Early on in the coronavirus crisis, Credit Suisse’s senior management was instrumental in the design and implementation of Switzerland’s scheme of government-guaranteed loans. The scheme was so successful that other countries later moved to bring their programmes in line with it.
Switzerland was already under fewer illusions about the health implications of the disease than countries further north because of its border with northern Italy.
In terms of the economic impact, André Helfenstein, chief executive of Credit Suisse’s Swiss universal bank, says the bank was particularly aware of what was coming because of its position in the larger and more export-orientated SME segment, which felt the pressures first.
“We saw mid-market companies in Switzerland had a lot of questions,” says Helfenstein. “The core of the idea was that the banking sector was well-placed to distribute bridging loans to small and medium-sized businesses worst hit by the lockdowns, given the existing client relationships between SMEs and their banks.”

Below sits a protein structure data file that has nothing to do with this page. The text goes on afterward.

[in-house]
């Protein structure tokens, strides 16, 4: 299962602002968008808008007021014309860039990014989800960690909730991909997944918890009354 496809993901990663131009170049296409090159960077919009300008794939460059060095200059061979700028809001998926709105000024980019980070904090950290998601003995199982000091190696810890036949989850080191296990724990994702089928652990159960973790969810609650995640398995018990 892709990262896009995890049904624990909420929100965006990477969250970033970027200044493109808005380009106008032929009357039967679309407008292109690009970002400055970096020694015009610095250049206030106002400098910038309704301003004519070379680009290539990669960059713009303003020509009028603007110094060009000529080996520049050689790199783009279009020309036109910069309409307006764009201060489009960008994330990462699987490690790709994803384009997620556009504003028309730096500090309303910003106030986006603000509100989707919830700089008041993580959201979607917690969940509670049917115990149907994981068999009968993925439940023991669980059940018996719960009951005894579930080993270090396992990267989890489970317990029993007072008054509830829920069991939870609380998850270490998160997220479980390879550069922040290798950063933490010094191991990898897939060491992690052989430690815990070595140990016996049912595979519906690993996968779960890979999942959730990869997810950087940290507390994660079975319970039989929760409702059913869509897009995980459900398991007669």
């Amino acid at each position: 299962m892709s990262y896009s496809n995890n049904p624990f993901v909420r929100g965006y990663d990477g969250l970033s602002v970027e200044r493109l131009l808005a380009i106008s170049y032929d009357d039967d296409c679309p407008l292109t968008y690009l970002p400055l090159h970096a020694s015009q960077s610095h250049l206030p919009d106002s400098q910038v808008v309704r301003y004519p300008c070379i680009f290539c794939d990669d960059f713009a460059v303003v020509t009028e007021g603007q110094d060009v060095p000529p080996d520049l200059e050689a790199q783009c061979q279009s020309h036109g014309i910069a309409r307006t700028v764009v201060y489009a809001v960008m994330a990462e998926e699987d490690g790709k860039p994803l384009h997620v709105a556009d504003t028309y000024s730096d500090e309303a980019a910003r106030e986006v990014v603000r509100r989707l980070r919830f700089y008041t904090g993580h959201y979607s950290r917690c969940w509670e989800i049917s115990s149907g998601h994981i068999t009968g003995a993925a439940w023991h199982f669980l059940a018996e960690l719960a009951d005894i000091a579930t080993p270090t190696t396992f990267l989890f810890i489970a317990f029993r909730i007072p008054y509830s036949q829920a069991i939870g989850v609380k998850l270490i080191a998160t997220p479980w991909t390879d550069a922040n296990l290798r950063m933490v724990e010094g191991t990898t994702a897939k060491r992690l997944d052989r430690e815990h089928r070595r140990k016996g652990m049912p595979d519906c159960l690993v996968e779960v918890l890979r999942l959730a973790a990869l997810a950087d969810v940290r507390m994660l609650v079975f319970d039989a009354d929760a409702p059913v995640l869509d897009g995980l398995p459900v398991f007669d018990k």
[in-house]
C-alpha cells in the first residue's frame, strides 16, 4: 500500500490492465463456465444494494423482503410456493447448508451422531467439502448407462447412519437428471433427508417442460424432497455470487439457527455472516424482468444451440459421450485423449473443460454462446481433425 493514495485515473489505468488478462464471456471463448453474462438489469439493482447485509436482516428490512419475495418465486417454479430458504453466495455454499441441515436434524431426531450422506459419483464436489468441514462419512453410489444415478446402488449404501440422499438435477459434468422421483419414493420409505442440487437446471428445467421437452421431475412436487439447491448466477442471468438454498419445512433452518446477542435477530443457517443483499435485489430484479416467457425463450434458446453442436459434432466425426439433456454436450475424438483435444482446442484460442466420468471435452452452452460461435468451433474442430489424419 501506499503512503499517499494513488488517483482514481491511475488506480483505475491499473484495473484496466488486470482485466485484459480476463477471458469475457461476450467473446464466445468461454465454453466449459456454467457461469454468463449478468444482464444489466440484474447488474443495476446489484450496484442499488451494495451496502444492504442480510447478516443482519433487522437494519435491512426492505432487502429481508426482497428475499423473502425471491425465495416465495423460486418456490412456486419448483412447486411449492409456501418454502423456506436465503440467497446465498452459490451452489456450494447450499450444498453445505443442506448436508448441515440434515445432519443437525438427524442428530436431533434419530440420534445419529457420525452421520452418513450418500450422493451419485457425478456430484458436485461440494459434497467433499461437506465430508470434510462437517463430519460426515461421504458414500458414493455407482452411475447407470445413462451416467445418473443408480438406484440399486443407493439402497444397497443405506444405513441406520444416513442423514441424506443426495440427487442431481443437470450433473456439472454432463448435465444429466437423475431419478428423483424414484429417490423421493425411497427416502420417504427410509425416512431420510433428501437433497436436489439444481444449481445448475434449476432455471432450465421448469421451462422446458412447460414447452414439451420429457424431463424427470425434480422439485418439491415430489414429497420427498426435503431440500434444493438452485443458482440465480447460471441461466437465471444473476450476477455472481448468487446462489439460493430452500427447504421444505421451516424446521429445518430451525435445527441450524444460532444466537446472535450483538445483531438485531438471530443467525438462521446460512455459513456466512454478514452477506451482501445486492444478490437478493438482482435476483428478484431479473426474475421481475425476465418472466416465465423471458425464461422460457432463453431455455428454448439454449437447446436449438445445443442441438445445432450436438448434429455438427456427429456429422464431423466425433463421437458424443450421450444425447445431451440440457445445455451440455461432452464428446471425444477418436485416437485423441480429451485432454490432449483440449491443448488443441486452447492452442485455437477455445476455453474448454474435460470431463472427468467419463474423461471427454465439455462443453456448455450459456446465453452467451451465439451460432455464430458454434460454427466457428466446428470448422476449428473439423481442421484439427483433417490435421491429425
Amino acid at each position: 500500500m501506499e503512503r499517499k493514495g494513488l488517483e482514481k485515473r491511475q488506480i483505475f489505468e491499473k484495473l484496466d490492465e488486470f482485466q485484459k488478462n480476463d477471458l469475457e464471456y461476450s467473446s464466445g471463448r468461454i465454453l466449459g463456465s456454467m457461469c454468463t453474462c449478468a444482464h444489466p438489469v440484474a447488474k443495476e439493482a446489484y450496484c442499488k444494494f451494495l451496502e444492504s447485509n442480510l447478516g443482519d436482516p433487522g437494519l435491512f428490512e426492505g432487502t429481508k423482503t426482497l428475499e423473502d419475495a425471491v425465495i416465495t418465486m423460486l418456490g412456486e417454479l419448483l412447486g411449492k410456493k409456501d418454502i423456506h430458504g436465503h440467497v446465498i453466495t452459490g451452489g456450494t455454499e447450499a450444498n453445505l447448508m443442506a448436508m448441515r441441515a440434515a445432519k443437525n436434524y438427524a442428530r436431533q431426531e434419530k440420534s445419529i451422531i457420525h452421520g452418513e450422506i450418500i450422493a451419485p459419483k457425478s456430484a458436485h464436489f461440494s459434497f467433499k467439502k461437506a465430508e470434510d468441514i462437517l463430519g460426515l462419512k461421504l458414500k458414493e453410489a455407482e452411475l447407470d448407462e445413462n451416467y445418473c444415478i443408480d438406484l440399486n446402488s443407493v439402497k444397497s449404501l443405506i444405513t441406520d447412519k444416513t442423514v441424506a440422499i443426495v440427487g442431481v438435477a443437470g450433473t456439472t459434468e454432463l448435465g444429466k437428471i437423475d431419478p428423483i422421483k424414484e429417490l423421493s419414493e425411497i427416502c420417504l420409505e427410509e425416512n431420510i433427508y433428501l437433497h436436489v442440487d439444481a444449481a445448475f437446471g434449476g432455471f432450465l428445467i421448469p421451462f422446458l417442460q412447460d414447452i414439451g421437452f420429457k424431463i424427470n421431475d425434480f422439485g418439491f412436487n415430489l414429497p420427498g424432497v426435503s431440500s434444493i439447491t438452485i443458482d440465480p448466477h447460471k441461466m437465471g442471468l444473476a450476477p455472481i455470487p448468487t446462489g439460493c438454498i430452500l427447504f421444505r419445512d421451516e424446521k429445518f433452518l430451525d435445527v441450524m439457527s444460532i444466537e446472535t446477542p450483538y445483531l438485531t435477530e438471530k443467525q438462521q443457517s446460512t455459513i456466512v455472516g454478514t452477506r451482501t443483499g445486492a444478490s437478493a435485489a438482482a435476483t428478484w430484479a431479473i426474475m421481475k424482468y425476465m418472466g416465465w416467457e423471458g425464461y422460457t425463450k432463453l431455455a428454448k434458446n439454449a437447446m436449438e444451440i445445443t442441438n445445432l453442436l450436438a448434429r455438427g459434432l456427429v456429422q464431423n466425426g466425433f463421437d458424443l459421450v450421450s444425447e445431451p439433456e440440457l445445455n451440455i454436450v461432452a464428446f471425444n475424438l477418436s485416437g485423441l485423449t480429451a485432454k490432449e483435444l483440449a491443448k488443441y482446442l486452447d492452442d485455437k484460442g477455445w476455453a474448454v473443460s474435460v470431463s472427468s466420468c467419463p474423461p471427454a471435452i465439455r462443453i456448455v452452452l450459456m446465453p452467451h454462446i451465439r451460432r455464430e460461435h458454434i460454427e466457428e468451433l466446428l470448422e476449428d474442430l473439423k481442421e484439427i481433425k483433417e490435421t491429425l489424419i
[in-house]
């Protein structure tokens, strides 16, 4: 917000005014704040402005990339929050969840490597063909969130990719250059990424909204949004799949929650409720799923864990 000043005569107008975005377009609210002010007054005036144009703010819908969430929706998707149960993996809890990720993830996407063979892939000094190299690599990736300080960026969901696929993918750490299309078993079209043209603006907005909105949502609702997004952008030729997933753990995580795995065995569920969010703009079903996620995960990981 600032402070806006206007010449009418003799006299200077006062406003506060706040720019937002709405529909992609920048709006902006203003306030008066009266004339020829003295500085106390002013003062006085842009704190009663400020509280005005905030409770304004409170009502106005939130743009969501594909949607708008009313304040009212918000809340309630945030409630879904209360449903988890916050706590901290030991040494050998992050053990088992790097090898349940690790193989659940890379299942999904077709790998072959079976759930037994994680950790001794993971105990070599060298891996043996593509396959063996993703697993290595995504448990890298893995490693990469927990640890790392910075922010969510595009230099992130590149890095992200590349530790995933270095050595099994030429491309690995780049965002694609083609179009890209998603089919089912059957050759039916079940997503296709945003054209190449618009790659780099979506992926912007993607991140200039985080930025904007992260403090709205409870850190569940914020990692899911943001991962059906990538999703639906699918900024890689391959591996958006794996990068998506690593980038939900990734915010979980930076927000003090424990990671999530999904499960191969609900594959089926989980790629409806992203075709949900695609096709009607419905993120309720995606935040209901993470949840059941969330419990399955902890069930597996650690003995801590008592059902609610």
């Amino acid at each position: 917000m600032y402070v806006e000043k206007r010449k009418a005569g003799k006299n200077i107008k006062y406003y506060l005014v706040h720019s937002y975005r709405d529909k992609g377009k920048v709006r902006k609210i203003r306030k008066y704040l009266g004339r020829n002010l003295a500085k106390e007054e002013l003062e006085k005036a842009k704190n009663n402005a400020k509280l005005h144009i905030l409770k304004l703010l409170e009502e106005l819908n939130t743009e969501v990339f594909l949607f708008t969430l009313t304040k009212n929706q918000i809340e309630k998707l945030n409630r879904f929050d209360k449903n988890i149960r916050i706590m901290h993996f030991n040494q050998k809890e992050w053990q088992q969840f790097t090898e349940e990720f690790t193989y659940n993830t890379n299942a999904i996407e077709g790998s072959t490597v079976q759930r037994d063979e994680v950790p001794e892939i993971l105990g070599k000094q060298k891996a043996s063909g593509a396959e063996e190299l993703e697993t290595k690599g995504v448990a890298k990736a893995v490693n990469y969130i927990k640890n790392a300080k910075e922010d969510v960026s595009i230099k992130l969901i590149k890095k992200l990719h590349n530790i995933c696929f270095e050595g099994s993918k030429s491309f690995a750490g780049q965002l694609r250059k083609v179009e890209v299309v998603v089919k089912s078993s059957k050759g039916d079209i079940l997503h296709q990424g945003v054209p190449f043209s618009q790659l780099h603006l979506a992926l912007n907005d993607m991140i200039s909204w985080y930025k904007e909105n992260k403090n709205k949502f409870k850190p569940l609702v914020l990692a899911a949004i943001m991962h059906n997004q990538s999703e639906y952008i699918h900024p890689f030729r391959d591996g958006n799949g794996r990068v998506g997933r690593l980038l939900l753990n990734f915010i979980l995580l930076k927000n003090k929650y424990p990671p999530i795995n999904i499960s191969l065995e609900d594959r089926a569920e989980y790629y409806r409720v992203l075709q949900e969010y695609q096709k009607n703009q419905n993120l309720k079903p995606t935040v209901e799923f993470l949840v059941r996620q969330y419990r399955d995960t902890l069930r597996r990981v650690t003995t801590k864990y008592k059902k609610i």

Thomas Gottstein, group chief executive, first discussed the idea of a guaranteed loans programme with the authorities and other banks in mid March. Crucially, it was only a few days later that the government and bank executives, including Helfenstein, agreed that banks’ prudential responsibilities were such that even a guarantee of 85% would not be enough for the smallest companies.
It took other states, such as Germany and the UK, several weeks to reach that same conclusion.
On March 25, the Swiss scheme was launched, with a 100% guarantee from the outset, interest-free for loans of up to SFr500,000 ($528,000). The government also guaranteed 85% of loans between SFr500,000 and SFr20 million, at an interest rate of 0.5%.
The 100% guarantee helped banks do away with risk procedures that they would usually need, especially during conditions of stress. As a result, loans could be granted so rapidly that at Credit Suisse the average application only took between 20 and 30 minutes, allowing it to deploy SFr1.4 billion in loans in the first four days alone.